Video: Six Purposes for America’s Government Schools (Harvard, 1917)

Gary North – August 13, 2020

John Taylor Gatto was teacher of the year in New York City in 1989, 1990, and 1991. He was teacher of the year in New York State in 1991.

Then he quit.

On July 25, 1991, The Wall Street Journal published his article, “I Quit, I Think.” It began with this declaration:

I’ve taught public school for 26 years but I just can’t do it anymore. For years I asked the local school board and superintendent to let me teach a curriculum that doesn’t hurt kids, but they had other fish to fry. So I’m going to quit, I think.

I’ve come slowly to understand what it is I really teach: A curriculum of confusion, class position, arbitrary justice, vulgarity, rudeness, disrespect for privacy, indifference to quality, and utter dependency. I teach how to fit into a world I don’t want to live in.

I just can’t do it anymore. I can’t train children to wait to be told what to do; I can’t train people to drop what they are doing when a bell sounds; I can’t persuade children to feel some justice in their class placement when there isn’t any, and I can’t persuade children to believe teachers have valuable secrets they can acquire by becoming our disciples. That isn’t true.

Government schooling is the most radical adventure in history. It kills the family by monopolizing the best times of childhood and by teaching disrespect for home and parents.

It has been re-posted here.

Gatto became a proponent of homeschooling. He wrote several books, including this masterpiece: The Underground History of American Education. It is expensive to buy, but you can read a free version here:

He died in 2018.

In 2007, he submitted to a 5-hour interview. You can view it here. [Note: skip the long introduction by the man who conducted the interview.]

The outfit that posted the full interview posted this extract. It really is crucial. It discusses two key figures in the World War I era who helped shape public school policy. Gatto found out about them. When he began following the trails back to them, he was deliberately blocked by the institutions that gave both men their platforms. This was at least 70 years after the fact.

Here, he discusses his search. He also presents the six goals of public education, as summarized in 1917 by the man who formulated them, and who used his influence to get them implemented nationally.

This was the Progressive movement’s view of public education in 1917. It was Darwinist. It was based on the eugenics movement, which was launched by Francis Galton, Darwin’s cousin. His book was Hereditary Genius (1869). The movement favored scientifically planned selection of genetically superior people. It also favored sterilization of inferior members of the species. This view was the basis of the U.S. Supreme Court’s authorization of forced sterilization, Bell v. Buck (1927), which has never been overturned. The eugenics movement went into disfavor during World War II because the Nazis were the consummate eugenics advocates. But it remained on the books of state governments until the 1950’s in the form of state-mandated sterilization of suspected low-IQ mothers.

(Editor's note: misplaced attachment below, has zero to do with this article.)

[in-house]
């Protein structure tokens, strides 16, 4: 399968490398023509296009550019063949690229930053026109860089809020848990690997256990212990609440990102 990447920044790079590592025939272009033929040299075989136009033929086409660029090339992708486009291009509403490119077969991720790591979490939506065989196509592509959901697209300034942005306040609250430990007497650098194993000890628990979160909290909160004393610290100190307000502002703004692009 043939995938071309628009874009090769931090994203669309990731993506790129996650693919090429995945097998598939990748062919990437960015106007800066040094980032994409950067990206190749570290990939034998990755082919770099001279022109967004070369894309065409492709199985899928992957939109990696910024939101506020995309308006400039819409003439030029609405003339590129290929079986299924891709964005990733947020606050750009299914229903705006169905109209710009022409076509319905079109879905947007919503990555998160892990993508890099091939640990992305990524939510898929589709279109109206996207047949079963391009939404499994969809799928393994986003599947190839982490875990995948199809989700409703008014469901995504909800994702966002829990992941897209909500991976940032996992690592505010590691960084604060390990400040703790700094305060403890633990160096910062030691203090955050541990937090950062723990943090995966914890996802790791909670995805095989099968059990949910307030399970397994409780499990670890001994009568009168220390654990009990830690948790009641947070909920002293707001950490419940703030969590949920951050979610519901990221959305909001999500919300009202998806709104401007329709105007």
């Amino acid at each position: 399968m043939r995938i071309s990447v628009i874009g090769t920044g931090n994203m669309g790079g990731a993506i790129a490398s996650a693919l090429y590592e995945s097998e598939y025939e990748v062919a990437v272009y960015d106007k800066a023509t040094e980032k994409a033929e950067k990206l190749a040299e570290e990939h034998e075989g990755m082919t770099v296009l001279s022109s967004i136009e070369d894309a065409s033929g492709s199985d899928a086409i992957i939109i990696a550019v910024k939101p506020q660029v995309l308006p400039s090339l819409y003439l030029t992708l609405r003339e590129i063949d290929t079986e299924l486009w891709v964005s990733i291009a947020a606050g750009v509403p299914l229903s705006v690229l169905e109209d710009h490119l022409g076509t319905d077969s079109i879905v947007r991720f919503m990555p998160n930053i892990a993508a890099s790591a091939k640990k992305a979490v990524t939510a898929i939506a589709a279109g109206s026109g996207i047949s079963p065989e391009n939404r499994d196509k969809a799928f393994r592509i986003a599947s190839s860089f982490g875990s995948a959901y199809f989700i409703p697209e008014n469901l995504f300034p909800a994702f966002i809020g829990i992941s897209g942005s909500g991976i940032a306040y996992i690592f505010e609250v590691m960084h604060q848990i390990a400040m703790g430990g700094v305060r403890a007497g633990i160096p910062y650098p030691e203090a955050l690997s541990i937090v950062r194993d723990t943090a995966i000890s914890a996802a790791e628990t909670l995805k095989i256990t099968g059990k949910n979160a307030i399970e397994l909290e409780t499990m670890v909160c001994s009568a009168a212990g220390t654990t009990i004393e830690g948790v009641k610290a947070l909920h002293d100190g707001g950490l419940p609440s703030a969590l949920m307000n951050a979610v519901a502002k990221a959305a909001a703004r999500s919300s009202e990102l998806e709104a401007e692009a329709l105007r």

He referred to his suppressed essay, “Against School.” Its subtitle: “How public education cripples our kids, and why.” It is available here. Here are its final paragraphs.

Once you understand the logic behind modern schooling, its tricks and traps are fairly easy to avoid. School trains children to be employees and consumers; teach your own to be leaders and adventurers. School trains children to obey reflexively; teach your own to think critically and independently. Well-schooled kids have a low threshold for boredom; help your own to develop an inner life so that they’ll never be bored. Urge them to take on the serious material, the grown-up material, in history, literature, philosophy, music, art, economics, theology – all the stuff schoolteachers know well enough to avoid. Challenge your kids with plenty of solitude so that they can learn to enjoy their own company, to conduct inner dialogues. Well-schooled people are conditioned to dread being alone, and they seek constant companionship through the TV, the computer, the cell phone, and through shallow friendships quickly acquired and quickly abandoned. Your children should have a more meaningful life, and they can.

First, though, we must wake up to what our schools really are: laboratories of experimentation on young minds, drill centers for the habits and attitudes that corporate society demands. Mandatory education serves children only incidentally; its real purpose is to turn them into servants. Don’t let your own have their childhoods extended, not even for a day. If David Farragut could take command of a captured British warship as a preteen, if Thomas Edison could publish a broadsheet at the age of twelve, if Ben Franklin could apprentice himself to a printer at the same age (then put himself through a course of study that would choke a Yale senior today), there’s no telling what your own kids could do. After a long life, and thirty years in the public school trenches, I’ve concluded that genius is as common as dirt. We suppress our genius only because we haven’t yet figured out how to manage a population of educated men and women. The solution, I think, is simple and glorious. Let them manage themselves.

For more from Gatto, read my recent article on the most important threat to our liberties. It’s not political.

Originally published at

Leave a Reply

Your email address will not be published. Required fields are marked *